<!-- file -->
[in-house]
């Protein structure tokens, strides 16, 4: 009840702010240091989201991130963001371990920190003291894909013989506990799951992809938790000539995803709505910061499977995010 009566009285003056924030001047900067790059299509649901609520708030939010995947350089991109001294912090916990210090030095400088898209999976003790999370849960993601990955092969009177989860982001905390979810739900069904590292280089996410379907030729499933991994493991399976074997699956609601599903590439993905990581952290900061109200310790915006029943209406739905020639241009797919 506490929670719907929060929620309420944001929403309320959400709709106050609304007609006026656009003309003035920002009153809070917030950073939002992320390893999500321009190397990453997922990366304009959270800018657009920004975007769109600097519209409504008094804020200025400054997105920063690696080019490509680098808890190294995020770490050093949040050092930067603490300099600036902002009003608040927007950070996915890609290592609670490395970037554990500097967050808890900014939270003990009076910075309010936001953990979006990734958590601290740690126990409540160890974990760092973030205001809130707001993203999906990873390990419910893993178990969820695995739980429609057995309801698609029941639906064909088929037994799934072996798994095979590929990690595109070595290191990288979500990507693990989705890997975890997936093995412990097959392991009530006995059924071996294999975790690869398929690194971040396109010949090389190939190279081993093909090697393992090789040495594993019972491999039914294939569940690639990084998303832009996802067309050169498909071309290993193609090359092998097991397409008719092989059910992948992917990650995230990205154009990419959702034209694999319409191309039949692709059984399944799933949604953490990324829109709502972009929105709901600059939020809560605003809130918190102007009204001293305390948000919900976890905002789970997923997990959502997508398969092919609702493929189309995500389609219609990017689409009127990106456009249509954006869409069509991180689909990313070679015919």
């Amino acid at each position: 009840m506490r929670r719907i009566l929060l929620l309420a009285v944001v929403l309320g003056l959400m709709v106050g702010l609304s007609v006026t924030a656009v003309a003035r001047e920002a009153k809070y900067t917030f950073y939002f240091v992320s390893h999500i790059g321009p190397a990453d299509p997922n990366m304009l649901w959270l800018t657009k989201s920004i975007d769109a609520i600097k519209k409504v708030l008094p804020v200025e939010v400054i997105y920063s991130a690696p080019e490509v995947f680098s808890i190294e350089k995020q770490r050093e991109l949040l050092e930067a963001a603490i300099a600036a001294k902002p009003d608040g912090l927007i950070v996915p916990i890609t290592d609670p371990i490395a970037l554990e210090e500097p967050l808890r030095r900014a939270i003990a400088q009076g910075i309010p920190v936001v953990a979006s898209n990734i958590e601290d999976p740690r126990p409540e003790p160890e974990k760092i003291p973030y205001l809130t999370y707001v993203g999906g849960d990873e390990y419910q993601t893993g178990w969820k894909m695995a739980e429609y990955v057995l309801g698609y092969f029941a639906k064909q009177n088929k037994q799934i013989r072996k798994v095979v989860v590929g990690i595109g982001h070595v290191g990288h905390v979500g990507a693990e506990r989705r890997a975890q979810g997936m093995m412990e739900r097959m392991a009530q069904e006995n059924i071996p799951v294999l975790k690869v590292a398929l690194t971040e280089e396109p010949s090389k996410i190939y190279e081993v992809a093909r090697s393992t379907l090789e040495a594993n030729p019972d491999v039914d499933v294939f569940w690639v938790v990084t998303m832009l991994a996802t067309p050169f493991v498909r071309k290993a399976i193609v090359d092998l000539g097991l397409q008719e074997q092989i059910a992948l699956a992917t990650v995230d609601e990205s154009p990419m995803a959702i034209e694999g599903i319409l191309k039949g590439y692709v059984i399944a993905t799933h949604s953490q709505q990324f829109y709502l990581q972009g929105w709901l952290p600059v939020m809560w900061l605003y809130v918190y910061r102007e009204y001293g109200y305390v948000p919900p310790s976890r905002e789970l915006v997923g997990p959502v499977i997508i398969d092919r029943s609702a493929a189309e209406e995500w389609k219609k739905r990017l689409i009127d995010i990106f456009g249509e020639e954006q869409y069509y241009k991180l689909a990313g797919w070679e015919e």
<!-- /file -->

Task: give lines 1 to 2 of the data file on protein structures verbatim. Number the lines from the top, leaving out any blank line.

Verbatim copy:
[in-house]
């Protein structure tokens, strides 16, 4: 009840702010240091989201991130963001371990920190003291894909013989506990799951992809938790000539995803709505910061499977995010 009566009285003056924030001047900067790059299509649901609520708030939010995947350089991109001294912090916990210090030095400088898209999976003790999370849960993601990955092969009177989860982001905390979810739900069904590292280089996410379907030729499933991994493991399976074997699956609601599903590439993905990581952290900061109200310790915006029943209406739905020639241009797919 506490929670719907929060929620309420944001929403309320959400709709106050609304007609006026656009003309003035920002009153809070917030950073939002992320390893999500321009190397990453997922990366304009959270800018657009920004975007769109600097519209409504008094804020200025400054997105920063690696080019490509680098808890190294995020770490050093949040050092930067603490300099600036902002009003608040927007950070996915890609290592609670490395970037554990500097967050808890900014939270003990009076910075309010936001953990979006990734958590601290740690126990409540160890974990760092973030205001809130707001993203999906990873390990419910893993178990969820695995739980429609057995309801698609029941639906064909088929037994799934072996798994095979590929990690595109070595290191990288979500990507693990989705890997975890997936093995412990097959392991009530006995059924071996294999975790690869398929690194971040396109010949090389190939190279081993093909090697393992090789040495594993019972491999039914294939569940690639990084998303832009996802067309050169498909071309290993193609090359092998097991397409008719092989059910992948992917990650995230990205154009990419959702034209694999319409191309039949692709059984399944799933949604953490990324829109709502972009929105709901600059939020809560605003809130918190102007009204001293305390948000919900976890905002789970997923997990959502997508398969092919609702493929189309995500389609219609990017689409009127990106456009249509954006869409069509991180689909990313070679015919």